Results: Of 693 enrolled patients, 136 (19.6%) were in the IAGR group. Their 5-year OS and RFS rates were 31.6% and 21.3%, respectively, which were significantly worse than the NAGR group (43.4% and 28.7%, both P < 0.001). The area under the receiver operating characteristic curves in predicting 5-year OS and RFS using the albumin-to-globulin ratio were 0.68 and 0.67, respectively, which were significantly higher than albumin (0.60 and 0.59), globulin (0.56 and 0.57), Child-Pugh grading (0.61 and 0.60), Model for End-Stage Liver Disease Score (0.59 and 0.58), and Albumin-Bilirubin grading (0.64 and 0.63). Multivariable analyses identified that preoperative IAGR was independently associated with worse OS (HR: 1.444, 95% confidence interval (CI): 1.125– 1.854, P = 0.004) and RFS (HR: 1.463, 95% CI: 1.159– 1.848, P = 0.001).
Conclusion: Preoperative IAGR was useful in predicting worse OS and RFS in patients who underwent curative hepatectomy for HCC.

Keywords: hepatocellular carcinoma, hepatectomy, albumin, globulin, survival, recurrence


Hepatocellular carcinoma (HCC) has high morbidity and poor survival rates all over the world.1 Hepatectomy is the first-line treatment aiming at cure in selected patients.2,3 However, a high post-hepatectomy tumor recurrence rate limits the long-term prognosis.4,5 Most studies reported 5-year HCC recurrence rates of 60% to 70% after curative resection.5,6 A better understanding of perioperative risk factors associated with tumor recurrence and long-term survival helps in surgical decision-making, although whether adjuvant therapy can improve long-term oncological prognosis following hepatectomy for HCC is still debatable.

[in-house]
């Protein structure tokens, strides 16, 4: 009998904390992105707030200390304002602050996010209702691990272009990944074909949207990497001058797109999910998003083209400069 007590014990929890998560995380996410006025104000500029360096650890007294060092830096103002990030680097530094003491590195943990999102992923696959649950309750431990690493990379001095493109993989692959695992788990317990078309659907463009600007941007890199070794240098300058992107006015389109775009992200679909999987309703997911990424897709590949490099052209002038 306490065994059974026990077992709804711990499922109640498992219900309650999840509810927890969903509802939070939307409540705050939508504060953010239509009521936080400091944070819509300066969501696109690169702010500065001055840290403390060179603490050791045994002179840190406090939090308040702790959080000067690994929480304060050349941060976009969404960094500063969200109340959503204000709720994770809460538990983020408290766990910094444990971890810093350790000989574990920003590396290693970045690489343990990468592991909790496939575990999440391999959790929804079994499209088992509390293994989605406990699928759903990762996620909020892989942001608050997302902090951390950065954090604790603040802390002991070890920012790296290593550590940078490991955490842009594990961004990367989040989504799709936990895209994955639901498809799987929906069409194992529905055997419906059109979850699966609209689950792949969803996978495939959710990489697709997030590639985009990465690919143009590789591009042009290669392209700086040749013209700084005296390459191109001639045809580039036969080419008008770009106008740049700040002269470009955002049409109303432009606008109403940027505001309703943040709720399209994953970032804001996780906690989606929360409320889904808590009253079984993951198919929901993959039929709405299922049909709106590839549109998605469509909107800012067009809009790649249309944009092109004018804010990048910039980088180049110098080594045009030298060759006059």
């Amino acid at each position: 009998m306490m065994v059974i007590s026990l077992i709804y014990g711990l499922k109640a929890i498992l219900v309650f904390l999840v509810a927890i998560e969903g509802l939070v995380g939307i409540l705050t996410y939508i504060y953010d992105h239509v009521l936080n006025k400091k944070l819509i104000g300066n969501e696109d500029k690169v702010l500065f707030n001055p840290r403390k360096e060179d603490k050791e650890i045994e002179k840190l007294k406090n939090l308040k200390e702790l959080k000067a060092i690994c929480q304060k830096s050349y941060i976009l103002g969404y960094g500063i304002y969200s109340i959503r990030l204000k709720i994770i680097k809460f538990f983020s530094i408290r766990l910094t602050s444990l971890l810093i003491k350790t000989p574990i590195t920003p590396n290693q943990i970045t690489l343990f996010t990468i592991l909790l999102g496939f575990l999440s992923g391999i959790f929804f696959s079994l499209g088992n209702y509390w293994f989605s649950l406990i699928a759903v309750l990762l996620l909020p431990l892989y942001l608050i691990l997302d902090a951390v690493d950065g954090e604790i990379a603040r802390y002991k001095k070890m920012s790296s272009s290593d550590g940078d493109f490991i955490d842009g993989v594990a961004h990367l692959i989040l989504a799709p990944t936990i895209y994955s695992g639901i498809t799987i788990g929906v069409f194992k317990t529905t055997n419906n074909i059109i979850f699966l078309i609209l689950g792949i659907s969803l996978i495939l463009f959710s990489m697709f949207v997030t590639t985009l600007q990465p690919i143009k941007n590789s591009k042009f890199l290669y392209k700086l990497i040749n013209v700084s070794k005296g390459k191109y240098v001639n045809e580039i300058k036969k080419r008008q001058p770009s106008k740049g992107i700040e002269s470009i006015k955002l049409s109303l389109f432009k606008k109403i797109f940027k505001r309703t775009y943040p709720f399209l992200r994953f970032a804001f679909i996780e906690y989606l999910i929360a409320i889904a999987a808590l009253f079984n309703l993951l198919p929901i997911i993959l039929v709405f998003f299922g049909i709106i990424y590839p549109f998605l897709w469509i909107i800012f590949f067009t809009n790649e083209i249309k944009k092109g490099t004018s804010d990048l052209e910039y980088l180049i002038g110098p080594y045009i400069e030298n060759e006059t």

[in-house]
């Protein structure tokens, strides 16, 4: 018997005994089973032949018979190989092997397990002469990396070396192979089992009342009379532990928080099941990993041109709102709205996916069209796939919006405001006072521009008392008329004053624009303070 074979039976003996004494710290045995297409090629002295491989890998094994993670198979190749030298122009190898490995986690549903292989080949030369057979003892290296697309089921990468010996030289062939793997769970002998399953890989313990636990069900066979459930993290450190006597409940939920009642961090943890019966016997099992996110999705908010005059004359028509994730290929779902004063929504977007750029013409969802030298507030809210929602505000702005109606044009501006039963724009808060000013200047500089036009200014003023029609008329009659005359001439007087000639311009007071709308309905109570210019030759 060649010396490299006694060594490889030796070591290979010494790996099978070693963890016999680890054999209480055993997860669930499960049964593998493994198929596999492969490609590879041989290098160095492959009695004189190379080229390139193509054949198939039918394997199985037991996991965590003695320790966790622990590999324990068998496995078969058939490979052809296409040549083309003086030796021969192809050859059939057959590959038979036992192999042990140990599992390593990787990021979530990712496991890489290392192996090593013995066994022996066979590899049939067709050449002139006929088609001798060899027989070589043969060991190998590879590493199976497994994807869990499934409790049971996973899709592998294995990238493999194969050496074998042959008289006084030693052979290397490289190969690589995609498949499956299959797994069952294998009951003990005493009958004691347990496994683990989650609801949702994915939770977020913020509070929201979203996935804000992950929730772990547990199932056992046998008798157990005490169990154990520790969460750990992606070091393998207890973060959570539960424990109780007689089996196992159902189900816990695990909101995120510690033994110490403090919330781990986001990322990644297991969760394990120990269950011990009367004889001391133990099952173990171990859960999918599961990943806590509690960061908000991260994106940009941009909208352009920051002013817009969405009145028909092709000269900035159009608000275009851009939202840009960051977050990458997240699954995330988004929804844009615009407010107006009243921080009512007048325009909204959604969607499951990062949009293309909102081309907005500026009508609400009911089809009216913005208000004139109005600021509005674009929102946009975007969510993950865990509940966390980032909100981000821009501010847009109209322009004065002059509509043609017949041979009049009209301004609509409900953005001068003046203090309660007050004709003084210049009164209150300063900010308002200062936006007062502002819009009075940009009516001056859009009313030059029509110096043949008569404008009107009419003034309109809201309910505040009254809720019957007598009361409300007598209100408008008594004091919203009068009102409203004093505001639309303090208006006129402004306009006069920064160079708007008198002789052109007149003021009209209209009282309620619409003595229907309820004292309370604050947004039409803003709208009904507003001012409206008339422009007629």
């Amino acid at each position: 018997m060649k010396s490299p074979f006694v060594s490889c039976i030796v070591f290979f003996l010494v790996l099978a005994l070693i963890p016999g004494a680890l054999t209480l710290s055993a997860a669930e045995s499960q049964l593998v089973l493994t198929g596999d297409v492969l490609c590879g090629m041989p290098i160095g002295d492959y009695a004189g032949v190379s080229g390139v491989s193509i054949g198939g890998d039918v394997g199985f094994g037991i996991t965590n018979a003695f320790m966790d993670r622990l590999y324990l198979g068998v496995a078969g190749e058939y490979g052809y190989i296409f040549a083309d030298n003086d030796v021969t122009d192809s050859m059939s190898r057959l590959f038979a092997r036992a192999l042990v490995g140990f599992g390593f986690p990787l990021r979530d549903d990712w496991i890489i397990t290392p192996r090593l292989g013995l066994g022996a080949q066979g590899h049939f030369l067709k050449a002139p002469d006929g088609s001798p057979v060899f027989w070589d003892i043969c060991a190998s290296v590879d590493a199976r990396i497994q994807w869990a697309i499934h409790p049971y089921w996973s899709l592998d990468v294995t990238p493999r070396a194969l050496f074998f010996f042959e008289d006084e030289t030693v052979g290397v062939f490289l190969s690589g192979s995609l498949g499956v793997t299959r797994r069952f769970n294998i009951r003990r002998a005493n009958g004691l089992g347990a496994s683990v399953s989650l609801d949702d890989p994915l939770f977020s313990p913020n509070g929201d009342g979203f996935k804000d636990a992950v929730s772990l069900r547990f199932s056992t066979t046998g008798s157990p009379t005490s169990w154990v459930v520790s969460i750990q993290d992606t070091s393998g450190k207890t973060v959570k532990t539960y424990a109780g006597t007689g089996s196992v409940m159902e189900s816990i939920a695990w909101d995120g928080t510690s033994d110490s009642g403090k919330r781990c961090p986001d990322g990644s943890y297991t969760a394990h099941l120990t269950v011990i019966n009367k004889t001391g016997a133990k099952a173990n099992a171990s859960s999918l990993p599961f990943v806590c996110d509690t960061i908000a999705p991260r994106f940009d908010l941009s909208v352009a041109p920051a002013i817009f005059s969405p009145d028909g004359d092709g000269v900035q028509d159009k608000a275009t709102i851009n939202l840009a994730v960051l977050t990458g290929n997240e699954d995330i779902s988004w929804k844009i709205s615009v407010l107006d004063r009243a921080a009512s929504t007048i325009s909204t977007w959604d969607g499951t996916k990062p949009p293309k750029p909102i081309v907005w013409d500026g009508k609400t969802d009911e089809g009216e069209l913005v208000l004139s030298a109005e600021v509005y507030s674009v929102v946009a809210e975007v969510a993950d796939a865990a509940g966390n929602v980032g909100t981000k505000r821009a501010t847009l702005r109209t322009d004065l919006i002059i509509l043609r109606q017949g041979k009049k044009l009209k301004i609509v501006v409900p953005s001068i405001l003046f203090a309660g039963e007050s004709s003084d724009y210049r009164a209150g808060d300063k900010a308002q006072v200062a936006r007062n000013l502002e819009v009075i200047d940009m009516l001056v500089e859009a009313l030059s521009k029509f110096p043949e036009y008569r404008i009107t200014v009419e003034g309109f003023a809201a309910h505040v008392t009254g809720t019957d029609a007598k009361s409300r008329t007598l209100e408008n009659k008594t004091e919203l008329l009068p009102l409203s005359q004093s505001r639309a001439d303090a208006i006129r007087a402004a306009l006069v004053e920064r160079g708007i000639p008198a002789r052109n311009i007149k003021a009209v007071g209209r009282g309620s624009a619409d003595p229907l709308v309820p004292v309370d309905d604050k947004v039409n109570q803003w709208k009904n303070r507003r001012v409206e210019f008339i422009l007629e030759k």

Liver function tests used in clinical practice routinely include serum albumin, globulin, bilirubin and transaminases levels.7,8 A low serum level of albumin (normal range 35–50 g/L) reflects either poor nutritional status of the patient or poor synthetic function of the liver. A high level of globulin (normal range 20~35 g/L) indicates immune system overactivity, which is often found in patients with chronic inflammatory diseases such as chronic hepatitis.8 A surrogate index by combining albumin with globulin to form the albumin-to-globulin ratio is often used clinically to access liver function.9 The normal threshold value of the albumin-to-globulin ratio is 1.0 to 2.0. Underproduction of albumin or overproduction of globulin leads to decrease of the albumin-to-globulin ratio. An inversed albumin-to-globulin ratio (IAGR, <1.0) is often found in patients with severe inflammatory liver diseases or cirrhosis.10,11 Moreover, the albumin-to-globulin ratio has also been demonstrated to correlate with prognosis of patients with various diseases, especially with malignant tumors such as colorectal cancer,1214 urothelial carcinoma,1519 gastric cancer,2023 and lung cancer.2426 The correlation between preoperative albumin-to-globulin ratio with long-term prognosis in patients treated with hepatectomy for HCC has only been reported in 3 single-center studies with small sample sizes.2729 Furthermore, two of these studies only performed prognostic analyses on overall survival but not on recurrence-free survival.27,29